That's a great trick, and for some reason people (myself included) almost always forget about it and use seq() instead. Thanks for pointing out that trick as well, elfprince13. And Mufin, great call on how those automatically-expr()'d variables can be used for dynamic reconfiguration of programs' logic.
elfprince13 wrote:
This is definitely a nifty trick that people should know. Of similar utility is the ability to store list-generating functions to a List variable as a string, and have them automatically recompute on access. Example:
Code:
"seq(J^2I,I,1,K)"->L1
Prompt J,K
L1

This is similar to:

Code:
Prompt J,K
seq(J^2I,I,1,K)->L1
L1
except that L1 is automatically updated for new values of J,K every time you retrieve it.

The ability to do this is documented in very few places, but is very nifty.

I knew you could do something similar to that for the graphing variables like Y₁ (from http://tibasicdev.wikidot.com/selfmodify), which are internally stored as strings, but I had NO IDEA you could do that for regular lists. Thanks for that! Here, have a nonexistent cookie!

Are there any differences between using regular lists and lists as strings like this? So far, all I've noticed is that there's a dot at the end of the list name in the stat editor (bug?), and that if you enter L₁ on the home screen the result shows up on the left side of the screen, like a string.
Be aware that you're paying the expense of recomputing the list when you access it. I'm not sure if this happens line-by-line, or access-by-access, but either way, you need to be aware of it.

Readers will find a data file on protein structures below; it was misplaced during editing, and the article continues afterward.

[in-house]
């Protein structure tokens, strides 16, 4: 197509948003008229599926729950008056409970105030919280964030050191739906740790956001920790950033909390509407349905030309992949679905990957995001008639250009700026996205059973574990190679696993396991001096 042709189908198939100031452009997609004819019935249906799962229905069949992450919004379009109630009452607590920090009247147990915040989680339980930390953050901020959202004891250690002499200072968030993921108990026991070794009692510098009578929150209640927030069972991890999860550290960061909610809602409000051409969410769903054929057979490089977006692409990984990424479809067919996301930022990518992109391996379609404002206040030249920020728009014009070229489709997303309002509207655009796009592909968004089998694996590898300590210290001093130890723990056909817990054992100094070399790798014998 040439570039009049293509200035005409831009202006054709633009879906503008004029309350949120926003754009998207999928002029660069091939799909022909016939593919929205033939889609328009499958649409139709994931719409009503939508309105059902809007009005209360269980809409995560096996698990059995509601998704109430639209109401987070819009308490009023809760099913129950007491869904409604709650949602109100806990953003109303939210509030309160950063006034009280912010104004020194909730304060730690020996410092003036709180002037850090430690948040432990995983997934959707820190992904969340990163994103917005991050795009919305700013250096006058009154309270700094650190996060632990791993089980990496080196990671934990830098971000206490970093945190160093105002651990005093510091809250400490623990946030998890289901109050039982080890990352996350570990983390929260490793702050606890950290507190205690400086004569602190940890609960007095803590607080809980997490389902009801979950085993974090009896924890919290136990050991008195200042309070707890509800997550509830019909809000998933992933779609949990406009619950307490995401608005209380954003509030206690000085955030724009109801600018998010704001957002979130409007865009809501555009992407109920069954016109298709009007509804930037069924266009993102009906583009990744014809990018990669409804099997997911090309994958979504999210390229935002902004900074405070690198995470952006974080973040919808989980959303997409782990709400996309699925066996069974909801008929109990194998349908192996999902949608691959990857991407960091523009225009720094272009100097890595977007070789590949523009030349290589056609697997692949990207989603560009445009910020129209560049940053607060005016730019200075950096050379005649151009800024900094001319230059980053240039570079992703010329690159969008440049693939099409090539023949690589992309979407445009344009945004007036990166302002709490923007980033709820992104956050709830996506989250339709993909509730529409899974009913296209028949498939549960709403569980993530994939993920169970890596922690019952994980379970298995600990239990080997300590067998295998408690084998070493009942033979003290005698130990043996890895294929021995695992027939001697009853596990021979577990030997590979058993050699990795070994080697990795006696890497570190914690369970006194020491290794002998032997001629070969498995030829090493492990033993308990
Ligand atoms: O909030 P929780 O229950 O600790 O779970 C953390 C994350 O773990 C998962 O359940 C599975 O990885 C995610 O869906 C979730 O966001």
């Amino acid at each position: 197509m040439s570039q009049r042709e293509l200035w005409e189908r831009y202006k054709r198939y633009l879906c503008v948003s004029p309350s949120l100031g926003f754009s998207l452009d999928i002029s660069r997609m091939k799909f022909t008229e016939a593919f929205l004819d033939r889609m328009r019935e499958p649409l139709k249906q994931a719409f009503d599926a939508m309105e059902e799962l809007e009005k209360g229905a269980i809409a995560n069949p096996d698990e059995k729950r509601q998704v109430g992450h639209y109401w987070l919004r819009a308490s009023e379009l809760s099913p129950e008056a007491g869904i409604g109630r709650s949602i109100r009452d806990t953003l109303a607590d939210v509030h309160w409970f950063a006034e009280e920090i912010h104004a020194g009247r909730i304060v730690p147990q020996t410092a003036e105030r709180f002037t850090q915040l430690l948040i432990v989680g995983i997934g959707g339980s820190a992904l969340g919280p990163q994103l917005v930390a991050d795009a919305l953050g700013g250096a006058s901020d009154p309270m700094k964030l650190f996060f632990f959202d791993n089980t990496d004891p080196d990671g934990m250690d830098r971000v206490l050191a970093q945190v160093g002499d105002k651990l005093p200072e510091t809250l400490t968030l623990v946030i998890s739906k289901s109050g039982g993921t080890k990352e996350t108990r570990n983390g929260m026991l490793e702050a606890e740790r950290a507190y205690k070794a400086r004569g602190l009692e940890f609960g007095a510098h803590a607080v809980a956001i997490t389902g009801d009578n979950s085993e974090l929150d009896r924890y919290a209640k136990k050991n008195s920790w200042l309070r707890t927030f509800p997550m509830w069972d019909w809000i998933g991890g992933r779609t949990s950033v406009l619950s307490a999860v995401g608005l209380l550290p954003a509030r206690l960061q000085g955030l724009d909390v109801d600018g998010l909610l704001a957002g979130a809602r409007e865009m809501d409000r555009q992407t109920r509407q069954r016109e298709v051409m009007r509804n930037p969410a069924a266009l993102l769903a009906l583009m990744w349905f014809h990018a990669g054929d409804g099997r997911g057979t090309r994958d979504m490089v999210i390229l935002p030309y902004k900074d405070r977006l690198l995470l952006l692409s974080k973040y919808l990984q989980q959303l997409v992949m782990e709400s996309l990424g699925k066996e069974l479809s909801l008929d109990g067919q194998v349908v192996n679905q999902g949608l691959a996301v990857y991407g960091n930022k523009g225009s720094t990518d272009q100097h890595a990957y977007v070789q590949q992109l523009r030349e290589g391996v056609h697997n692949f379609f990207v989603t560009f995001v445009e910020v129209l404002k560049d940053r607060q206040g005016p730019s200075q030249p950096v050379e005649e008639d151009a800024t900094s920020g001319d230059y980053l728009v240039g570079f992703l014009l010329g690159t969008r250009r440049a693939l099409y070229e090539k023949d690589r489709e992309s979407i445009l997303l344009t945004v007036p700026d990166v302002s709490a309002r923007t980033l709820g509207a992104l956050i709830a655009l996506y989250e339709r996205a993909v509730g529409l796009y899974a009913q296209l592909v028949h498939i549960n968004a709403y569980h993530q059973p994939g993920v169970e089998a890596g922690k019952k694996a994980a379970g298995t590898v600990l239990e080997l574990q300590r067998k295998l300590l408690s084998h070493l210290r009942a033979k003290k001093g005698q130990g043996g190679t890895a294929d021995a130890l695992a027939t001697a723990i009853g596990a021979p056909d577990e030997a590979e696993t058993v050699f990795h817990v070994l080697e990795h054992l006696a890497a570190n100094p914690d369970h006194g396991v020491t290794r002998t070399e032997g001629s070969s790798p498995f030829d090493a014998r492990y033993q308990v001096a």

I started investigating what elfprince13 brought up: is a list with a formula stored in it recomputed once per line/statement, or once per access?

A useful feature of TI-BASIC for this type of investigation is the u/v/w equation variables. When u(something) is called, n is incremented after the equation is evaluated. Therefore, if we set "{u(n)}"->L1, we can see how many times L1 has been evaluated.

I tried this code:

Code:
"{u(n)}"->L1:0->n:augment(L1,L1


In the augment( statement, any sane parser (from what I've read of the shunting yard algorithm) should evaluate the left side first.

If it returned {0,0}, L1 would have been executed once, while if it returned {0,1}, L1 would have been executed twice.

It returns {1,1}, meaning that the list was evaluated twice, but the second value was the one used both times. This confuses me greatly, as I can't find a reasonable reason why a parser would do this.
Hot a that's bizarre. I just tried the same thing with "seq(u(n),I,1,4)"->L1 and got {4,5,6,7,4,5,6,7} as a result. However, if I follow this up with {L1(1),L1(1) I get {8,12}. So it seems to always be evaluated twice, but the output value depends on whether you're using the list directly, or indexing into it. I would guess the former behavior is a bug.
So it's worth pointing out that all of the "Y-Vars" are functions in the sense described above - shortcuts for
Code:
expr("SOME STRING HERE")
. What makes u/v/w special is they can be defined recursively in terms of previous entries, and called with multiple arguments to generate a list, which allows you to use them as a recursive form of seq().
  
Register to Join the Conversation
Have your own thoughts to add to this or any other topic? Want to ask a question, offer a suggestion, share your own programs and projects, upload a file to the file archives, get help with calculator and computer programming, or simply chat with like-minded coders and tech and calculator enthusiasts via the site-wide AJAX SAX widget? Registration for a free Cemetech account only takes a minute.

» Go to Registration page
Page 1 of 1
» All times are GMT - 5 Hours
 
You cannot post new topics in this forum
You cannot reply to topics in this forum
You cannot edit your posts in this forum
You cannot delete your posts in this forum
You cannot vote in polls in this forum

 

Advertisement